So Westside uses Max Effort lifts to build your aboslute strength through neurological gains and some muscle gains. But, also uses the repetition method to build strength endurance and build muscle. And finally it uses the dynamic method to get muscles to produce force quickly.

Rippetoe makes a good argument for 5's, and if you were only going to work one rep range, it's a good choice. But if you are training a couple times a week, you are not forced into one rep range. 5's have a heavy load so they'll recruit a lot of fibers per rep (not as much per say as a single), but will also fatigue the muscle metabolically as well and neurologically--so you get a blend of neurological strenght gains and mass/muscle gains. I think 5's start to slow for more experienced lifters because 3 heavy sets of 5 (near 5RM) can be tougher on the system than 2-3 singles near 1RM.

So if a 1-1-1-1-1-1 was the only workout you'd do, my question is does it match your goals? If you want to get stronger but keep the same relative bodyweight and don't need strenght endurance, then you can base your program arounds 1-1-1-1-1-1 all the time--not too far off from the Bulgarians.

But, if you are like most of us on this board, we want strength, conditioning, leaner but bigger size and the ability to do metcons. So you probably need to train different ranges and energy systems. CF programming attacks this and so does Westside. Periodization programs address it in blocks. Wendler 5/3/1 does it by rotating rep schemes over weeks. GSLP does it by doing 5's', sets to failure and additional conditioning work.

Also, some argue that if you build your max strength it allows the rest of your strength to follow. If I train my body to activate more fibers then I might be able to use more fibers on 5RMs and 10RMs so I can handle heavier weights for those exercises.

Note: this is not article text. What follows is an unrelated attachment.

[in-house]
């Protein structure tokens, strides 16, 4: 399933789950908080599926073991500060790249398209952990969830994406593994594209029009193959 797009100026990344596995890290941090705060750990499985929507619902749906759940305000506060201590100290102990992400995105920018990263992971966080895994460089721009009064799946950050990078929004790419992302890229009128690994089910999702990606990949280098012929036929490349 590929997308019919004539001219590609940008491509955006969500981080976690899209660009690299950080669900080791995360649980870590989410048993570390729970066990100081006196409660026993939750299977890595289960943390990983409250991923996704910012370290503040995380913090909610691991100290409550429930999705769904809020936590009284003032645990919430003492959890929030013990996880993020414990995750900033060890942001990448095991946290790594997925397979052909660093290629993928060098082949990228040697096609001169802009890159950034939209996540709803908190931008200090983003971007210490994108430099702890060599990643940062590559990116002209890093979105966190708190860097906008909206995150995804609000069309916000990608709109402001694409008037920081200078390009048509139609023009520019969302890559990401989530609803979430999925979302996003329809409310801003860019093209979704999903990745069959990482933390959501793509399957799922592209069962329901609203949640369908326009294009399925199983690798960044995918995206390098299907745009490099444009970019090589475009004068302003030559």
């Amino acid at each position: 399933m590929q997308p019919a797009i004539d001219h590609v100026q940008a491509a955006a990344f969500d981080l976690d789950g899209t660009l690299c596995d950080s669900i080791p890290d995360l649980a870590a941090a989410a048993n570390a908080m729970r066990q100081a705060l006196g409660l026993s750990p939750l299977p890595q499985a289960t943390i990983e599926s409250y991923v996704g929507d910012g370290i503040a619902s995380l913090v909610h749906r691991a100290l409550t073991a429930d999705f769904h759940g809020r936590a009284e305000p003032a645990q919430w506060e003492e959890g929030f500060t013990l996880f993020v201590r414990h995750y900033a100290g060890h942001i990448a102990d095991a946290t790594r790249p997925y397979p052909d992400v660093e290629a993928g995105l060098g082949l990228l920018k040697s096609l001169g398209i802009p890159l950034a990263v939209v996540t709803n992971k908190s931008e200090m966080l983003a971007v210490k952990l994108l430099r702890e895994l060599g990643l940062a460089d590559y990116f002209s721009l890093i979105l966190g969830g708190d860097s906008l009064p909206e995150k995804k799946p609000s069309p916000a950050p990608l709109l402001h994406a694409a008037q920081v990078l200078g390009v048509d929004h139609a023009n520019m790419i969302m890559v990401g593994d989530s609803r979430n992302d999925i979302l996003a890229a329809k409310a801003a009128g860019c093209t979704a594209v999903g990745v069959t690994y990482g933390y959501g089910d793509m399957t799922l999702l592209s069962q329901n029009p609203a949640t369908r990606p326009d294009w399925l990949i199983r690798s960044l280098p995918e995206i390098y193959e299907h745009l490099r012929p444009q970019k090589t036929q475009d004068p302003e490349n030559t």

Great post, Robert.
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Old 09-08-2011, 04:19 AM   #13
Daniel Frankel
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Re: Benefits of a 1-1-1-1-1-1 type workout?

Guys, thanks for the info. I will continue to use 1's, along with 5's and 3's for my heavy days.
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Old 09-08-2011, 04:33 AM   #14
Simon Edmundson
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Re: Benefits of a 1-1-1-1-1-1 type workout?

I've performed a 1-1-1-1-1 deadlift workout every week for the last 10 weeks. Varying from floor, boxes (just below knee) or deficit. Then followed each workout with a 3 set amrap at 60% 1RM. Done the same for box squats as well. Recovery has been fine and was still able to WOD 4x a week, press, bench and pull sled.

My deadlift has gone from 245kg (540lb) to 262.5kg (579lb) in the 10 weeks. Also gained 20kg (44lb) on my squat.

I always had somebody watching my form and they would call no rep if my form was failing on a rep. I was belted up and was able to keep good form on all but 1 or 2 reps in the 10 weeks. My form fails worse when doing 5-5-5-5-5 because the number of reps it too tiring/taxing at heavy weights.